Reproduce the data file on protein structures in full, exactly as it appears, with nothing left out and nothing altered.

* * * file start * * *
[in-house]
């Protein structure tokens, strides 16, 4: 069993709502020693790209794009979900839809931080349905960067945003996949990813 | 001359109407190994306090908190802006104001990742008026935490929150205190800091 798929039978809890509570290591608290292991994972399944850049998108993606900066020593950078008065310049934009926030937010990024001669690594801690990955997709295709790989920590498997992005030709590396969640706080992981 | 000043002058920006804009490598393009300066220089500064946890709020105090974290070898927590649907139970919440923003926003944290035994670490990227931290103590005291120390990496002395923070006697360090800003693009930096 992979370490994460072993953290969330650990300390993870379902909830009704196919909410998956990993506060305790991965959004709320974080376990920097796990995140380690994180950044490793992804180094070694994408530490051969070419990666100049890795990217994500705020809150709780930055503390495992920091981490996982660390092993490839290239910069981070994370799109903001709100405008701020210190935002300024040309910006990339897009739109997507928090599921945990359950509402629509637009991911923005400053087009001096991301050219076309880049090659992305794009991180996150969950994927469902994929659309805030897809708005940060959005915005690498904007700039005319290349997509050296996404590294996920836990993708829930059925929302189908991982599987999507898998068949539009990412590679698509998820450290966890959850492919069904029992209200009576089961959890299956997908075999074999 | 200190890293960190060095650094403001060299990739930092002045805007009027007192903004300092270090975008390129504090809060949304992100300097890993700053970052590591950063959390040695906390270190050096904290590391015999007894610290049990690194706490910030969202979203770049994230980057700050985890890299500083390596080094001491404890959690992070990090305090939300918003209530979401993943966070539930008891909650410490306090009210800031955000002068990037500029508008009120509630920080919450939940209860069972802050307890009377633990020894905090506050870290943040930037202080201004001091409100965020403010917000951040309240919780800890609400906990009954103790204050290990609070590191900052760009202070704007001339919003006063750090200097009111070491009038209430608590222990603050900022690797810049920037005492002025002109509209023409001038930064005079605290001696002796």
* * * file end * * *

[in-house]
């Protein structure tokens, strides 16, 4: 069993709502020693790209794009979900839809931080349905960067945003996949990813 | 001359109407190994306090908190802006104001990742008026935490929150205190800091 798929039978809890509570290591608290292991994972399944850049998108993606900066020593950078008065310049934009926030937010990024001669690594801690990955997709295709790989920590498997992005030709590396969640706080992981 | 000043002058920006804009490598393009300066220089500064946890709020105090974290070898927590649907139970919440923003926003944290035994670490990227931290103590005291120390990496002395923070006697360090800003693009930096 992979370490994460072993953290969330650990300390993870379902909830009704196919909410998956990993506060305790991965959004709320974080376990920097796990995140380690994180950044490793992804180094070694994408530490051969070419990666100049890795990217994500705020809150709780930055503390495992920091981490996982660390092993490839290239910069981070994370799109903001709100405008701020210190935002300024040309910006990339897009739109997507928090599921945990359950509402629509637009991911923005400053087009001096991301050219076309880049090659992305794009991180996150969950994927469902994929659309805030897809708005940060959005915005690498904007700039005319290349997509050296996404590294996920836990993708829930059925929302189908991982599987999507898998068949539009990412590679698509998820450290966890959850492919069904029992209200009576089961959890299956997908075999074999 | 200190890293960190060095650094403001060299990739930092002045805007009027007192903004300092270090975008390129504090809060949304992100300097890993700053970052590591950063959390040695906390270190050096904290590391015999007894610290049990690194706490910030969202979203770049994230980057700050985890890299500083390596080094001491404890959690992070990090305090939300918003209530979401993943966070539930008891909650410490306090009210800031955000002068990037500029508008009120509630920080919450939940209860069972802050307890009377633990020894905090506050870290943040930037202080201004001091409100965020403010917000951040309240919780800890609400906990009954103790204050290990609070590191900052760009202070704007001339919003006063750090200097009111070491009038209430608590222990603050900022690797810049920037005492002025002109509209023409001038930064005079605290001696002796």